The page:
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United States v. Slaughter

United States District Court, D. Minnesota

April 13, 2015

UNITED STATES OF AMERICA, Plaintiff,
v.
RASHAUNDRE DARIONNO SLAUGHTER, Defendant.

Katharine T. Buzicky, Assistant United States Attorney, UNITED STATES ATTORNEY'S OFFICE, 300 South Fourth Street, Suite 600, Minneapolis, MN 55415, for the Government.

Manvir K. Atwal, OFFICE OF THE FEDERAL PUBLIC DEFENDER, 300 South 4th Street, Suite 107, Minneapolis, MN 55415, for Defendant.

REPORT AND RECOMMENDATION

TONY N. LEUNG, Magistrate Judge.

This matter is before the Court, United States Magistrate Judge Tony N. Leung, on Defendant Rashaundre Darionno Slaughter's Motion to Suppress Statements, Admissions and Answers (ECF No. 21). The Court held a motions hearing on March 10, 2015. ( See ECF No. 29.) Manny Atwal represented Defendant. Bradley Endicott appeared on behalf of the Government. The Court heard the testimony of Special Agent Maureen Lese of the Federal Bureau of Investigation. The Government offered and the Court received the following exhibits:

• Government Exhibit 1 is a CD containing an audio recording of Special Agent Lese's interview of Defendant.

The parties provided supplemental briefing on the issues before the Court, the last of which was received on March 24, 2015.

I. FINDINGS OF FACT

At 7:00 a.m. on November 6, 2013, law enforcement executed a search warrant at Defendant's residence. (Mot. Hr'g Transcript, March 10, 2015, at 6 ("Tr. 6").) Upon executing the warrant, the officers encountered Defendant's girlfriend, Felicia Kay, who told them that Defendant was at work. (Tr. 6.) Kay told Special Agent Lese that Defendant worked at Hood Packaging in Arden Hills. (Tr. 6.)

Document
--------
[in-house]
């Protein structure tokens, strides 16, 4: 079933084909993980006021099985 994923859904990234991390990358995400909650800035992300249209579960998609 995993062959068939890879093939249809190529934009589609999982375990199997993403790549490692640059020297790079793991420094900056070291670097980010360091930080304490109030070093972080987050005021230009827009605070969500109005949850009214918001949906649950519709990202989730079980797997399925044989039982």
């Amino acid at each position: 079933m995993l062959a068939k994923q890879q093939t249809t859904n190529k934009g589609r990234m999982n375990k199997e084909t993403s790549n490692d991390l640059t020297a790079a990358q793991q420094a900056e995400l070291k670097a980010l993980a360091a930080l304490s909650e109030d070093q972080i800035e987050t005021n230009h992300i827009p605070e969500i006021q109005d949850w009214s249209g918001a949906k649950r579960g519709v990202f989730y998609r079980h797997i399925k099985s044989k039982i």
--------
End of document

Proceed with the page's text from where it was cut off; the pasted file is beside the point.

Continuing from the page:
Special Agent Lese and Detective Dale Hanson of the Minneapolis Police Department arrived at Hood Packaging between 8:00 and 8:15 a.m. (Tr. 7.) Special Agent Lese arrived at the secure entrance, identified herself as law enforcement, and asked to speak to a manager. (Tr. 8.) Once inside, Special Agent Lese told the manager, Mike Ramirez, that she and Detective Hanson wished to speak with Defendant. (Tr. 8.) Special Agent Lese said that Defendant was not in any sort of trouble, but they had been to his house earlier and learned that he was at work. (Tr. 8.)

Special Agent Lese asked Ramirez whether there was a private room they could use to talk to Defendant, and Ramirez brought the agents to a conference room at the end of a hallway. (Tr. 8-9; 16.) Ramirez then brought Defendant to the conference room and left him with Special Agent Lese and Detective Hanson. (Tr. 9.)